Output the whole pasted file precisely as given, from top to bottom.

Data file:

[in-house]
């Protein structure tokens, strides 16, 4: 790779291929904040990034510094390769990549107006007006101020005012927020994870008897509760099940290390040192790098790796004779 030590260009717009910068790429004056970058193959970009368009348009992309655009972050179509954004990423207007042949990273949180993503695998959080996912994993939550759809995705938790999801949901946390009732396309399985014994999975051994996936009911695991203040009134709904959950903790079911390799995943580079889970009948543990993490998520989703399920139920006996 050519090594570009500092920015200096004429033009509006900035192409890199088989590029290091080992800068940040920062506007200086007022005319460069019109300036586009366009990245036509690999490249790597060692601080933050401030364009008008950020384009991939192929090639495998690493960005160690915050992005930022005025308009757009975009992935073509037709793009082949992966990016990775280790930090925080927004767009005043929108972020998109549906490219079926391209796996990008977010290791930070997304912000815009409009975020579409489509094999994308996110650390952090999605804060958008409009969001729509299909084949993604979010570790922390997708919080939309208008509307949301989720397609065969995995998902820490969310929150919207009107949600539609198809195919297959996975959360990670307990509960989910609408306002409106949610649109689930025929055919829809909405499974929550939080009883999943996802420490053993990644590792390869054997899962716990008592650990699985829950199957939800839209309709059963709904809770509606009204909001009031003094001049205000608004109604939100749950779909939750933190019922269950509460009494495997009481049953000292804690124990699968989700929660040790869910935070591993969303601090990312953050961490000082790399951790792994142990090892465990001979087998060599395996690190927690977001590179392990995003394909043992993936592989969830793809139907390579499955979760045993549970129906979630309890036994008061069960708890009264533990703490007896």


[in-house]
């Protein structure tokens, strides 16, 4: 790779291929904040990034510094390769990549107006007006101020005012927020994870008897509760099940290390040192790098790796004779 030590260009717009910068790429004056970058193959970009368009348009992309655009972050179509954004990423207007042949990273949180993503695998959080996912994993939550759809995705938790999801949901946390009732396309399985014994999975051994996936009911695991203040009134709904959950903790079911390799995943580079889970009948543990993490998520989703399920139920006996 050519090594570009500092920015200096004429033009509006900035192409890199088989590029290091080992800068940040920062506007200086007022005319460069019109300036586009366009990245036509690999490249790597060692601080933050401030364009008008950020384009991939192929090639495998690493960005160690915050992005930022005025308009757009975009992935073509037709793009082949992966990016990775280790930090925080927004767009005043929108972020998109549906490219079926391209796996990008977010290791930070997304912000815009409009975020579409489509094999994308996110650390952090999605804060958008409009969001729509299909084949993604979010570790922390997708919080939309208008509307949301989720397609065969995995998902820490969310929150919207009107949600539609198809195919297959996975959360990670307990509960989910609408306002409106949610649109689930025929055919829809909405499974929550939080009883999943996802420490053993990644590792390869054997899962716990008592650990699985829950199957939800839209309709059963709904809770509606009204909001009031003094001049205000608004109604939100749950779909939750933190019922269950509460009494495997009481049953000292804690124990699968989700929660040790869910935070591993969303601090990312953050961490000082790399951790792994142990090892465990001979087998060599395996690190927690977001590179392990995003394909043992993936592989969830793809139907390579499955979760045993549970129906979630309890036994008061069960708890009264533990703490007896």